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3 Great Reasons to Apply to Business School — and 3 Not-So-Good Ones

Sep 16, 2020
How b-school admissions and recruiting teams evaluate candidates’ rationale for applying to business school

By Kara Sherrer

Due to the ongoing coronavirus pandemic, many business schools saw their application volume almost double in the spring and anticipate that the same thing will happen again this fall. While some candidates have thought through why they want to go to business school, others have applied on a whim and don’t have the most convincing explanation for why they should be considered. If you’re wondering how your reasons for going to business school stack up, we talked to faculty and staff at Vanderbilt to get their top “good” and “bad” reasons to apply to business school.

First up are 3 justifications that are probably not going to convince admissions committees:

You hate your job and don’t want to find another one.

Rob Schickler

“I hate my job” is not going to win over admissions officers when they ask you why you want to go to business school. After all, you could just go find another job if you don’t like your current one. That’s why you need articulate, well-considered answers that explain why you want to go to business school in particular, not just why you want to move on from your current position.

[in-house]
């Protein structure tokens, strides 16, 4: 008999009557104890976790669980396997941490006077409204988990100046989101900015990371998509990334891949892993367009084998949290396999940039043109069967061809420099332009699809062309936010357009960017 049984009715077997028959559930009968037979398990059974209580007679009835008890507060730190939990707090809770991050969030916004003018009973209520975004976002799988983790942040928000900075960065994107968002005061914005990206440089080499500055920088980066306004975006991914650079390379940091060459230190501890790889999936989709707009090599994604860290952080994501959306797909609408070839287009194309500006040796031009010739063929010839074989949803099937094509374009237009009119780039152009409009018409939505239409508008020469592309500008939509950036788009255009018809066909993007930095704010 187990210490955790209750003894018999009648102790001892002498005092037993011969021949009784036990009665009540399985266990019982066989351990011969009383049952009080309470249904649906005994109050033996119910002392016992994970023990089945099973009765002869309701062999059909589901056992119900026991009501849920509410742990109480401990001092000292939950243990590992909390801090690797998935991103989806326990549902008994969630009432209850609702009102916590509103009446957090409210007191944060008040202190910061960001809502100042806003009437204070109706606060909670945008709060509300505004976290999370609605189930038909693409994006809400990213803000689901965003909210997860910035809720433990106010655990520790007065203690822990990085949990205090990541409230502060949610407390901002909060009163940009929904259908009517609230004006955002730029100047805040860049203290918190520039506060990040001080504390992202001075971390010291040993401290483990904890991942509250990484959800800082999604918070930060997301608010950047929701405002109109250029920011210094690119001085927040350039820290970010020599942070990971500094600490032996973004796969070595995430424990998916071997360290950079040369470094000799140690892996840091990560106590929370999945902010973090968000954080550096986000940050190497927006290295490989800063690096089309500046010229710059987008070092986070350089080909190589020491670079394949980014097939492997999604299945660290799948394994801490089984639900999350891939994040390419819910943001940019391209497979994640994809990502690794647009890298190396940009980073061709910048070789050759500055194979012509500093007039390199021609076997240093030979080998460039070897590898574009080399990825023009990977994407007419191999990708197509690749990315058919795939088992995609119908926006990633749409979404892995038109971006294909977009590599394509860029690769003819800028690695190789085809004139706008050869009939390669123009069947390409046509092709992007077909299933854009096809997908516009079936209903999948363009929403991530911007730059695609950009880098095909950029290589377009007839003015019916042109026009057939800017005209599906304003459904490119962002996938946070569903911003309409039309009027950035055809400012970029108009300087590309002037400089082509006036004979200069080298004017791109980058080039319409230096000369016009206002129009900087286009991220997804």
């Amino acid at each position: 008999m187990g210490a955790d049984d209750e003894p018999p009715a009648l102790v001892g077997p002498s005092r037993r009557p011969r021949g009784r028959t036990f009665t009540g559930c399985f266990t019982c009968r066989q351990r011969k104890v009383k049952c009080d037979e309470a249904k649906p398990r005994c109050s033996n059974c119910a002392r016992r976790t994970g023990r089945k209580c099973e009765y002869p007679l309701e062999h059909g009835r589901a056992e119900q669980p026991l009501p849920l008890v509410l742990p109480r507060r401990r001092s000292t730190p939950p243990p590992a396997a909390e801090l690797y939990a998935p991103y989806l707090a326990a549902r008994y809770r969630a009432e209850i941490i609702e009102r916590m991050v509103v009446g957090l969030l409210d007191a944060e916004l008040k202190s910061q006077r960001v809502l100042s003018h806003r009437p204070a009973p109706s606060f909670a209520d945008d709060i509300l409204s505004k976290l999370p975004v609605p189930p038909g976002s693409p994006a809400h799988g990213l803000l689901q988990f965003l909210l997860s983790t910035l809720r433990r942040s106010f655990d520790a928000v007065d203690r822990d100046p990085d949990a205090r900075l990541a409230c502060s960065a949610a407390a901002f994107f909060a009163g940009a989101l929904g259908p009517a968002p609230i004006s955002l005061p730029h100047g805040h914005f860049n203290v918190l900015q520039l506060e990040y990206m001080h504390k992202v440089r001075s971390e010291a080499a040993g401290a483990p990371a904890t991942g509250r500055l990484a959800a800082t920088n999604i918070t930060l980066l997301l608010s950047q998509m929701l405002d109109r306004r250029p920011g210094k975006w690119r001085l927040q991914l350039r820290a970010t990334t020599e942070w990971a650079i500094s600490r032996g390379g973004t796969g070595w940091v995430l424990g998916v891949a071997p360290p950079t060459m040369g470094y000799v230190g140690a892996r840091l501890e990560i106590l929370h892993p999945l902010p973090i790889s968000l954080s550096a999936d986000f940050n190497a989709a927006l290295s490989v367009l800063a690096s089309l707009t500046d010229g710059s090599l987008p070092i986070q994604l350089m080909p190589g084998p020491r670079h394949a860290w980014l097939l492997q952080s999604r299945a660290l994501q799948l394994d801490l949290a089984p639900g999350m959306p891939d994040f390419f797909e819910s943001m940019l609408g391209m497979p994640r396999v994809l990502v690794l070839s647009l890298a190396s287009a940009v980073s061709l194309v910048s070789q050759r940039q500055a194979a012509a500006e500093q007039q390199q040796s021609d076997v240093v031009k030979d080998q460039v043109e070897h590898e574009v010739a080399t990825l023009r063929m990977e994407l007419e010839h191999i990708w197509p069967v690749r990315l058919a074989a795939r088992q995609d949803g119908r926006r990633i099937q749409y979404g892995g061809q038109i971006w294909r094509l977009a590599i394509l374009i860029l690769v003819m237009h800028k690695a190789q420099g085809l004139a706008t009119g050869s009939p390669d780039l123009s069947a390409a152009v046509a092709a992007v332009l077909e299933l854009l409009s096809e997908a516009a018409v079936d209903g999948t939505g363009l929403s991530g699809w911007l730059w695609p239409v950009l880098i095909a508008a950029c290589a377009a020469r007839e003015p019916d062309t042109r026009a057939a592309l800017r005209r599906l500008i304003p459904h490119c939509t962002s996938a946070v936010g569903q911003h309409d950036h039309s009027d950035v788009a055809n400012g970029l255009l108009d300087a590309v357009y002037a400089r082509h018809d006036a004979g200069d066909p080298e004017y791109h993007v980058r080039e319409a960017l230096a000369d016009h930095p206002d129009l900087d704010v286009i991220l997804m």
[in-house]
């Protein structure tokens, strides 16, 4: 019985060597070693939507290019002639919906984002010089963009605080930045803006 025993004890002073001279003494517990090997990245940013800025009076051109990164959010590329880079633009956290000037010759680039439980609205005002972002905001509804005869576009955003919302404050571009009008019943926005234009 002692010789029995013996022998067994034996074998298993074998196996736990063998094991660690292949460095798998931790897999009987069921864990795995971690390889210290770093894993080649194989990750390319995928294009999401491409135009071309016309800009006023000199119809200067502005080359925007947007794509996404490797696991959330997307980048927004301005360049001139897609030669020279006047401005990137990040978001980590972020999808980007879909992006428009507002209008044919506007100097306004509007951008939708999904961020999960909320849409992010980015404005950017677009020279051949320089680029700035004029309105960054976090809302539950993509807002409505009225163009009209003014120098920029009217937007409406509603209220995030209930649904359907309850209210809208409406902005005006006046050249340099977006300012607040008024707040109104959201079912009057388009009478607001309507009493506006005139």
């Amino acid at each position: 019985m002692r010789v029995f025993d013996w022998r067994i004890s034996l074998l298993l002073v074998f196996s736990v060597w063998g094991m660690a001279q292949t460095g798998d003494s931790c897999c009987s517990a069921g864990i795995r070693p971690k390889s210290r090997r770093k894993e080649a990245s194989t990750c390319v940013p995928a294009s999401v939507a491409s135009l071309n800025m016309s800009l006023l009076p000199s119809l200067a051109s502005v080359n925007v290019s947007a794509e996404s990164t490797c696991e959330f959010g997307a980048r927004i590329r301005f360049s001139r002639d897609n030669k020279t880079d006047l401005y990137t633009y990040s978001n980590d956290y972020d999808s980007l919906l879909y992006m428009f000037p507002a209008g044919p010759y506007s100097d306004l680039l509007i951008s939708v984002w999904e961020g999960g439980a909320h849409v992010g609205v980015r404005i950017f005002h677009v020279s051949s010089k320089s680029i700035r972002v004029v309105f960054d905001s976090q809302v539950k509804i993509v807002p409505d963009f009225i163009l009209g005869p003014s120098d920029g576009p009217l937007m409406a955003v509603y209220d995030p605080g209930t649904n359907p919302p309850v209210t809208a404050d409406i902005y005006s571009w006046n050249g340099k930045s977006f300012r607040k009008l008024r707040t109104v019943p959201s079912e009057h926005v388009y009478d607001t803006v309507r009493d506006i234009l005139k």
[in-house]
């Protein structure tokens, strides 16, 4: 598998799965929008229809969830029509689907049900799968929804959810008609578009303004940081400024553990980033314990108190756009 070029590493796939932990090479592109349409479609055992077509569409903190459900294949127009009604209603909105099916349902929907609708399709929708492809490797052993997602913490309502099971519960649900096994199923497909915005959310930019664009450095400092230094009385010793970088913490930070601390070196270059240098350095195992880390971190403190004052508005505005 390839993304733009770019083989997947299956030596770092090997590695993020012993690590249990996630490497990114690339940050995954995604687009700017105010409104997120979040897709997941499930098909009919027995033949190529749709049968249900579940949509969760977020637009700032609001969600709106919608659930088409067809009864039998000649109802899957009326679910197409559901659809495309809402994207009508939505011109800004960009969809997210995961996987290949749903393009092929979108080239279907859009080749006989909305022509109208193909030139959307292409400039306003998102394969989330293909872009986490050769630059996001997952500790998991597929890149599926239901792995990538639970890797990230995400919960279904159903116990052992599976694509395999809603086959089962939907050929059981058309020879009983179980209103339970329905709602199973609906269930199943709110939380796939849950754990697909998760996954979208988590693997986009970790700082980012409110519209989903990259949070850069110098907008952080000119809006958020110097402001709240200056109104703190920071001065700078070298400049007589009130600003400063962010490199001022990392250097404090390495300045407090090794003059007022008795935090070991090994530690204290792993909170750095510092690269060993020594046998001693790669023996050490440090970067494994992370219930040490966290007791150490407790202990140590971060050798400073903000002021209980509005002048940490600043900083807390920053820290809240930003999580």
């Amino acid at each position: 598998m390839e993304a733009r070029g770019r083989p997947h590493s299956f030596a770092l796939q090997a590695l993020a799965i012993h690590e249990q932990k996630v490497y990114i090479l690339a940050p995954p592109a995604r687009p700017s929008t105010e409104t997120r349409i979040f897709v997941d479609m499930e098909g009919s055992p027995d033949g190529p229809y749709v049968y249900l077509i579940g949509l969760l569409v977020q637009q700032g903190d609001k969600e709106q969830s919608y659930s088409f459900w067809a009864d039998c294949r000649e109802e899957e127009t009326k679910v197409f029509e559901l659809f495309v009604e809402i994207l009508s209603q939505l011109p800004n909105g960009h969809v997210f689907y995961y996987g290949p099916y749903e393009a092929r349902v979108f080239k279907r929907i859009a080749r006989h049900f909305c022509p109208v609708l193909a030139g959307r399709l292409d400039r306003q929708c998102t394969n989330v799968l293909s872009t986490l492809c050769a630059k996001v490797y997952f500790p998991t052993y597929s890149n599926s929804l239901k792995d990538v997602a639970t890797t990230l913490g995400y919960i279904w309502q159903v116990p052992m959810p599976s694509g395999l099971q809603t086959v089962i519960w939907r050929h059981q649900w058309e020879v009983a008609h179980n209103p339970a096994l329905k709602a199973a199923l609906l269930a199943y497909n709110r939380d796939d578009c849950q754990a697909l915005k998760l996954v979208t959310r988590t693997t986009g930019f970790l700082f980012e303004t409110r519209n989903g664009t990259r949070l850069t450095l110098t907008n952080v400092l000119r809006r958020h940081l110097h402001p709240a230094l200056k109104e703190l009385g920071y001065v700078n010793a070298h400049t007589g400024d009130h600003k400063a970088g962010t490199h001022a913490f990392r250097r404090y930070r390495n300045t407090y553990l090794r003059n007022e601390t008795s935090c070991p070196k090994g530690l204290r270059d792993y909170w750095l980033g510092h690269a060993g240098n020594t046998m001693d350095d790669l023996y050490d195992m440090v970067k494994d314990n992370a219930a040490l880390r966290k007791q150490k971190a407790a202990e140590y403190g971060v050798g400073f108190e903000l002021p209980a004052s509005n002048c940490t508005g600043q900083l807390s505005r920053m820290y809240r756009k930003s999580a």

“We like students who are working towards something, not students who are running away from something,” said Rob Schickler, Associate Director of Recruiting & Admissions. “Applying to business school because you don’t have anything else to do or you don’t like your job is not the right reason to be applying.”

You have no idea what you want to do after business school.

Bailey McChesney

Bailey McChesney

Business is a broad field, and admissions representatives will want to know what specific industries and functions you’re looking to enter or return to after graduation. While you might change your mind during the course of school, it’s important to start a program with at least some idea of what you might want to do, so you can have an effective employment search.

“While we expect you to have some sort of exploration and have thought about career paths that you might be interested in, you don’t have to have it like completely mapped it out, although we would encourage you to do some self-reflection and think about what you want from the program,” said Bailey McChesney, Senior Associate Director of MBA Admissions.

You want to relive your college days

Cherrie Wilkerson

Many recent graduates may feel cheated out of their senior year of college due to all the changes brought on by the coronavirus pandemic. However, those same changes have impacted business schools, and there’s no telling if things will be back to normal next year or not. Besides, even under ideal circumstances, the business school experience is very different than that of college, both academically and socially.